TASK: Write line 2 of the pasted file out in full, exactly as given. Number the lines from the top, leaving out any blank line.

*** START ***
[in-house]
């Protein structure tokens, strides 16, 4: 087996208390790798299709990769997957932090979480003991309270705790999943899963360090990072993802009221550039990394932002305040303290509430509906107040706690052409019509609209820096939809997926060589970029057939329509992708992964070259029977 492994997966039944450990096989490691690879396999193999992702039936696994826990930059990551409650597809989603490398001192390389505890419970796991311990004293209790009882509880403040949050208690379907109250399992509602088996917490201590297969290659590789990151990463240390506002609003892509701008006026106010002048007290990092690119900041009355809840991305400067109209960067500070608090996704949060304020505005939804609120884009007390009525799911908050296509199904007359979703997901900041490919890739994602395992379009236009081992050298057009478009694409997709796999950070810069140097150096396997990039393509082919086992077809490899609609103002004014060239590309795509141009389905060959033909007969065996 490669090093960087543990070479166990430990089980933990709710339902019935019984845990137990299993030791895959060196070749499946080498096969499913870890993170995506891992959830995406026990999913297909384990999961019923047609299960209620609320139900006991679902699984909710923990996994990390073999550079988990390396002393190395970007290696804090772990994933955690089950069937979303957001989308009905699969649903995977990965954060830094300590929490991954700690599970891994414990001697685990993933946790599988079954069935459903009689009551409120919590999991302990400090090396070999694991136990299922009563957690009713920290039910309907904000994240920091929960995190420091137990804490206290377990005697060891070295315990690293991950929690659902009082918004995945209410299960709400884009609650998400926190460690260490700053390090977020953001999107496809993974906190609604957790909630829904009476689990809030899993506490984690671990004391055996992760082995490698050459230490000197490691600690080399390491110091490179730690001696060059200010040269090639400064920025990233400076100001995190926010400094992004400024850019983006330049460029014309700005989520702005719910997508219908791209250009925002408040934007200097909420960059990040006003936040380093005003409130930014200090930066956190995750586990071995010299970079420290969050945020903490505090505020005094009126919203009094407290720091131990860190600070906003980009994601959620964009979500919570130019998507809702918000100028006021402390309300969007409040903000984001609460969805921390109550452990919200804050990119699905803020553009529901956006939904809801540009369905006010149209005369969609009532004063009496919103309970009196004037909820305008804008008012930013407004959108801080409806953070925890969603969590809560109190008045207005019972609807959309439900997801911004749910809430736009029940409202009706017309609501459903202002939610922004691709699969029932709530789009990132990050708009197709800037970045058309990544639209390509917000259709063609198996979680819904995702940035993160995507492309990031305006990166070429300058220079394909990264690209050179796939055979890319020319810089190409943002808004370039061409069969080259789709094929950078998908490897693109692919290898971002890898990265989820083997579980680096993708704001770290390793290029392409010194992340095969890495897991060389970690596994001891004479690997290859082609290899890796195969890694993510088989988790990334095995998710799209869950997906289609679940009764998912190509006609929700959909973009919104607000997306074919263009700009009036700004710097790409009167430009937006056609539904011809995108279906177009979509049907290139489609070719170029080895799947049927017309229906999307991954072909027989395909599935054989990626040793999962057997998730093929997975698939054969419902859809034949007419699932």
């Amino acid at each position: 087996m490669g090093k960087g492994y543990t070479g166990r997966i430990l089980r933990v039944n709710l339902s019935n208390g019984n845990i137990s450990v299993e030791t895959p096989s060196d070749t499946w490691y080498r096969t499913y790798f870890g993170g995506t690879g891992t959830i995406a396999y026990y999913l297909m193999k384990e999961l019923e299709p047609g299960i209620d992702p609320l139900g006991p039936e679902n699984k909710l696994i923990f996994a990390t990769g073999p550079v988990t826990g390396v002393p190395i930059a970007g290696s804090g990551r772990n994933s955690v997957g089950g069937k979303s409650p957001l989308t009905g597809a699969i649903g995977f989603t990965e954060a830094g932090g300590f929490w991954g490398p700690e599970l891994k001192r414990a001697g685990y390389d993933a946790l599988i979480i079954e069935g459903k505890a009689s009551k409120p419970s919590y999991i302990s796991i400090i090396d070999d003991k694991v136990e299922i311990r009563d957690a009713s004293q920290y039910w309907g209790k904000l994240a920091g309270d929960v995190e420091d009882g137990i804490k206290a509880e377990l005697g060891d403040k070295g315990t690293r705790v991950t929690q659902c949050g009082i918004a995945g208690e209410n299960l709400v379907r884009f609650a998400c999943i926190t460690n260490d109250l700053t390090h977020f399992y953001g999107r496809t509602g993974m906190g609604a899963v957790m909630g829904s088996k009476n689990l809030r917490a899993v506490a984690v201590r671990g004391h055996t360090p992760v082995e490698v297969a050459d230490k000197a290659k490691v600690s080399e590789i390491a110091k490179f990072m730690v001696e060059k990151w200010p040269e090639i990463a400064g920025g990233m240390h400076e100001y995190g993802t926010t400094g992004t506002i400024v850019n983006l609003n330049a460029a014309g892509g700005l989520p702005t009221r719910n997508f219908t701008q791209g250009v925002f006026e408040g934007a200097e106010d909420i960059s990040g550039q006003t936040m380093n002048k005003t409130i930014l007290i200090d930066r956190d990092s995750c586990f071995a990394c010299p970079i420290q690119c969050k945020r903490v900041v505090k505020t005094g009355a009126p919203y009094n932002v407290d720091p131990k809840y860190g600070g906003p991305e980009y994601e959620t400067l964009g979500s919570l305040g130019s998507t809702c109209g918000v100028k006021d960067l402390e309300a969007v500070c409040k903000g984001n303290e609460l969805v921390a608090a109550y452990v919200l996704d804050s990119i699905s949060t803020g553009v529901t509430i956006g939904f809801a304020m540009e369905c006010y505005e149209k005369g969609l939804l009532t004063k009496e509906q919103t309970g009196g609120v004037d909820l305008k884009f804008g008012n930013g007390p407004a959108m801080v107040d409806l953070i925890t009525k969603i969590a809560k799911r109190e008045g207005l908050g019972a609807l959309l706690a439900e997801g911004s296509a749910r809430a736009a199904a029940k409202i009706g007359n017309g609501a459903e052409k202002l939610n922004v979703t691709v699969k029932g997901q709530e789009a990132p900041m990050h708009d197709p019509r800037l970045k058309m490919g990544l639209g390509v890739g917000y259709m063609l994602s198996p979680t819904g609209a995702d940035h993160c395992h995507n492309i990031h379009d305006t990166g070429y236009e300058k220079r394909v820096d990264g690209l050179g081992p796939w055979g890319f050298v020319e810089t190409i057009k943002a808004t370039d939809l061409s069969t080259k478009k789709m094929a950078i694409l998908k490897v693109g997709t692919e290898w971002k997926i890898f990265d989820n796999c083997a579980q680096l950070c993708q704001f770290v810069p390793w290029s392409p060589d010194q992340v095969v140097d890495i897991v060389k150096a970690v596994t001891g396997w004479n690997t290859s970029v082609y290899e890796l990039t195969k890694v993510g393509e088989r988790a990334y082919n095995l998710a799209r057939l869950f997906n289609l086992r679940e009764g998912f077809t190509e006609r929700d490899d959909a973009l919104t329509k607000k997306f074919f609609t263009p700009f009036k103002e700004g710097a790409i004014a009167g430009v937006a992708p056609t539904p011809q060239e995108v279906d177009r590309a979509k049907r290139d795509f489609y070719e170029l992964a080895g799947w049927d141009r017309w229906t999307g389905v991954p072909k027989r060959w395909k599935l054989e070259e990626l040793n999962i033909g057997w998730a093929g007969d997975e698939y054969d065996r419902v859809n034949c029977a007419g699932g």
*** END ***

């Protein structure tokens, strides 16, 4: 087996208390790798299709990769997957932090979480003991309270705790999943899963360090990072993802009221550039990394932002305040303290509430509906107040706690052409019509609209820096939809997926060589970029057939329509992708992964070259029977 492994997966039944450990096989490691690879396999193999992702039936696994826990930059990551409650597809989603490398001192390389505890419970796991311990004293209790009882509880403040949050208690379907109250399992509602088996917490201590297969290659590789990151990463240390506002609003892509701008006026106010002048007290990092690119900041009355809840991305400067109209960067500070608090996704949060304020505005939804609120884009007390009525799911908050296509199904007359979703997901900041490919890739994602395992379009236009081992050298057009478009694409997709796999950070810069140097150096396997990039393509082919086992077809490899609609103002004014060239590309795509141009389905060959033909007969065996 490669090093960087543990070479166990430990089980933990709710339902019935019984845990137990299993030791895959060196070749499946080498096969499913870890993170995506891992959830995406026990999913297909384990999961019923047609299960209620609320139900006991679902699984909710923990996994990390073999550079988990390396002393190395970007290696804090772990994933955690089950069937979303957001989308009905699969649903995977990965954060830094300590929490991954700690599970891994414990001697685990993933946790599988079954069935459903009689009551409120919590999991302990400090090396070999694991136990299922009563957690009713920290039910309907904000994240920091929960995190420091137990804490206290377990005697060891070295315990690293991950929690659902009082918004995945209410299960709400884009609650998400926190460690260490700053390090977020953001999107496809993974906190609604957790909630829904009476689990809030899993506490984690671990004391055996992760082995490698050459230490000197490691600690080399390491110091490179730690001696060059200010040269090639400064920025990233400076100001995190926010400094992004400024850019983006330049460029014309700005989520702005719910997508219908791209250009925002408040934007200097909420960059990040006003936040380093005003409130930014200090930066956190995750586990071995010299970079420290969050945020903490505090505020005094009126919203009094407290720091131990860190600070906003980009994601959620964009979500919570130019998507809702918000100028006021402390309300969007409040903000984001609460969805921390109550452990919200804050990119699905803020553009529901956006939904809801540009369905006010149209005369969609009532004063009496919103309970009196004037909820305008804008008012930013407004959108801080409806953070925890969603969590809560109190008045207005019972609807959309439900997801911004749910809430736009029940409202009706017309609501459903202002939610922004691709699969029932709530789009990132990050708009197709800037970045058309990544639209390509917000259709063609198996979680819904995702940035993160995507492309990031305006990166070429300058220079394909990264690209050179796939055979890319020319810089190409943002808004370039061409069969080259789709094929950078998908490897693109692919290898971002890898990265989820083997579980680096993708704001770290390793290029392409010194992340095969890495897991060389970690596994001891004479690997290859082609290899890796195969890694993510088989988790990334095995998710799209869950997906289609679940009764998912190509006609929700959909973009919104607000997306074919263009700009009036700004710097790409009167430009937006056609539904011809995108279906177009979509049907290139489609070719170029080895799947049927017309229906999307991954072909027989395909599935054989990626040793999962057997998730093929997975698939054969419902859809034949007419699932």